Modeling multi-phase fluid flow in the subsurface is a notoriously difficult challenge. One must account for processes occurring on a broad range of scales; typically different modeling approaches are needed at different length scales so that the underlying physics can be properly described. At the pore scale (with grain size ranging from micron to milimeter, direct simulation of Stokes flow in a medium with rich geometry is extremely costly. Model reduction at the pore scale is normally done by mapping the pore space onto a representative network of idealized pores and throats and then modeling fluid displacements as discrete events on the pore-throat network. At larger scales (ranging from meters and up), Darcy's law based on permeability is the most common model. A challenge lies in adequately compressing the pore scale features into the permeability function used in Darcy's law.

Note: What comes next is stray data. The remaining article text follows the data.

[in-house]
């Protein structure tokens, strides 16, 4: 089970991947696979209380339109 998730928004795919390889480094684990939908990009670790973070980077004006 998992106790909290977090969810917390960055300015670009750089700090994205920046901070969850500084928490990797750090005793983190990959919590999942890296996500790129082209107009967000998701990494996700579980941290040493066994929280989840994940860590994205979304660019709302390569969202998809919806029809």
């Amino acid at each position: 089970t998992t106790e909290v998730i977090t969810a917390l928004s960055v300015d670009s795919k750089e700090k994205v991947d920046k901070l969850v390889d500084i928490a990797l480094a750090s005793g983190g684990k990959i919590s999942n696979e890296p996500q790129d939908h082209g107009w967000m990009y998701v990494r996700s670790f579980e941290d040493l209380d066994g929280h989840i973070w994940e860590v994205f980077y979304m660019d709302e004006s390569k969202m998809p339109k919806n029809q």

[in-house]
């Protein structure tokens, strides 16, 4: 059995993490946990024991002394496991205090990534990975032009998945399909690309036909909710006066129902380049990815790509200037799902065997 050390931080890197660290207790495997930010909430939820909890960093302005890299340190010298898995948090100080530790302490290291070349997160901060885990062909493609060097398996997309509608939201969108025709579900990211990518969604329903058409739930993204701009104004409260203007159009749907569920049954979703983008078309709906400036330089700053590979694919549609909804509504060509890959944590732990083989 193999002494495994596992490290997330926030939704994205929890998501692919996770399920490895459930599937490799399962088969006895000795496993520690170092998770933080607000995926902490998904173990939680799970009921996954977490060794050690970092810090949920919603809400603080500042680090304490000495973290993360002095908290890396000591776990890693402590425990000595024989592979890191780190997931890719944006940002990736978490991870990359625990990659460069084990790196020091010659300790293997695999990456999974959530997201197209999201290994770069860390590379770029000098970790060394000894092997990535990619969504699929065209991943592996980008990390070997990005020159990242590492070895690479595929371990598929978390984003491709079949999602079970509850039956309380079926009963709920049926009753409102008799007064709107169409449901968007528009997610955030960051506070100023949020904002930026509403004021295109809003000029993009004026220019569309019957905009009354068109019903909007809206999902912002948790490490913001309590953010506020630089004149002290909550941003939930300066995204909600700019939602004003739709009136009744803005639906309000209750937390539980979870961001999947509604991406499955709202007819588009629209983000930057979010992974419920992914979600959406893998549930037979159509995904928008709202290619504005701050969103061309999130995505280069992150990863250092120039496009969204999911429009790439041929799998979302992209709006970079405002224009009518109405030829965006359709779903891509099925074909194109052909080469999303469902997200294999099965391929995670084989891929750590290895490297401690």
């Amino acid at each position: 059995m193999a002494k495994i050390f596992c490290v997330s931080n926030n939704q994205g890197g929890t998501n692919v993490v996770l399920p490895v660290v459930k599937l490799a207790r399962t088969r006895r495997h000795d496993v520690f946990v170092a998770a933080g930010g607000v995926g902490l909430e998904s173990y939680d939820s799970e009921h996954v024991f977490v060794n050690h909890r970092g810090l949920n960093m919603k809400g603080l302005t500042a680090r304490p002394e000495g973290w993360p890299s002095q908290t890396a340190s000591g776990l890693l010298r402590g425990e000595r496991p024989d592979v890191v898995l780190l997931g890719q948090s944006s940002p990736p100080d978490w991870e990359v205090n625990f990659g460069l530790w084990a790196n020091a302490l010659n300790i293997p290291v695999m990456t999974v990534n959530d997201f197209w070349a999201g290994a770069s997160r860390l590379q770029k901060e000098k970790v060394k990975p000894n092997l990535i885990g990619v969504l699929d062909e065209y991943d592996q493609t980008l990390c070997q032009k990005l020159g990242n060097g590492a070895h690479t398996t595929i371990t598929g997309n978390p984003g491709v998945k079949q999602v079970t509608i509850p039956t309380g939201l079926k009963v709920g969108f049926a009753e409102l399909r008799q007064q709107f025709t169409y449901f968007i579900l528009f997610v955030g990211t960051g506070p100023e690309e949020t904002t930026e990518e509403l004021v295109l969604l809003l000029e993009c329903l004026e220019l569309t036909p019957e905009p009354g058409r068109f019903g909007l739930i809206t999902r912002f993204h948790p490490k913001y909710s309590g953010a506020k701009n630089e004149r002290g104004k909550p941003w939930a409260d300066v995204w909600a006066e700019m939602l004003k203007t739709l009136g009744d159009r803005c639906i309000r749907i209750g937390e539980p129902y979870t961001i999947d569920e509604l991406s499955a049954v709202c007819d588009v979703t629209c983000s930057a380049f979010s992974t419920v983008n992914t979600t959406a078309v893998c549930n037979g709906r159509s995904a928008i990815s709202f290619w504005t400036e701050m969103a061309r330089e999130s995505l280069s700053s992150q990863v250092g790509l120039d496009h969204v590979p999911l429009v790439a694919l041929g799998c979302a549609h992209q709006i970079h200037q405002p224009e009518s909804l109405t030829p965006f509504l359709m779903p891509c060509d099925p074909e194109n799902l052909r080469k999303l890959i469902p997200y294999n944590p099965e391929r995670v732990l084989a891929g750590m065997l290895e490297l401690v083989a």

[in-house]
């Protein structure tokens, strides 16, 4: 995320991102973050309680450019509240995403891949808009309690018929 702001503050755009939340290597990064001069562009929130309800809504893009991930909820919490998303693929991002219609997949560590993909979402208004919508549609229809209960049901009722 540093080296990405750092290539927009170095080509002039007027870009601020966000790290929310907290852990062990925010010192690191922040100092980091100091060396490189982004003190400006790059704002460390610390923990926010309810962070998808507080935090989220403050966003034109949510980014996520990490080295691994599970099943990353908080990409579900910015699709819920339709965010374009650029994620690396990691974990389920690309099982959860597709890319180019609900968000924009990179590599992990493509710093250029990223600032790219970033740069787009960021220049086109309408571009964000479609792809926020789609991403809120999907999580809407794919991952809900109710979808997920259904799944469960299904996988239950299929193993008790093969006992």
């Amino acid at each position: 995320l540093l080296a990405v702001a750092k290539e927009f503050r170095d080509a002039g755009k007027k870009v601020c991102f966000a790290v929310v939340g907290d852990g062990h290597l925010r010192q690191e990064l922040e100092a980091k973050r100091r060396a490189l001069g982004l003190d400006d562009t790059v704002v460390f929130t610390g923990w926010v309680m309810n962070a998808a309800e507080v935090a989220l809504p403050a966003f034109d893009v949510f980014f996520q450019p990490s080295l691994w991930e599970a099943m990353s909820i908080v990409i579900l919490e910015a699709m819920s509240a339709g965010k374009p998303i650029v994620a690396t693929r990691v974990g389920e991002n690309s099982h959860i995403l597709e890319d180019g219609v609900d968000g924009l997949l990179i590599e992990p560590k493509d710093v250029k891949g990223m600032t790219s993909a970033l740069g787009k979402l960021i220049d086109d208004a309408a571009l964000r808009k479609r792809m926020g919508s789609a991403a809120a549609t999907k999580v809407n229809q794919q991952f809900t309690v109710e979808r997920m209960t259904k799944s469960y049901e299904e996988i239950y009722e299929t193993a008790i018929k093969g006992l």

In this talk, I present a new multiscale model and algorithm for computing pressure of flow in porous media. The algorithm has the form of the heterogeneous multiscale method (HMM), and couples network models with continuum scale PDE models defined on the same physical domain. The coupling method uses local simulations on sampled microscale domains to evaluate the continuum equation and
thus solve for the pressure in the full domain. Nonlinearity in the network model is allowed as well as the mass conservation equation. In the case where classical homogenization applies, one can prove convergence of the proposed multiscale solutions to the homogenized equations. I further present preliminary work on two phase flow.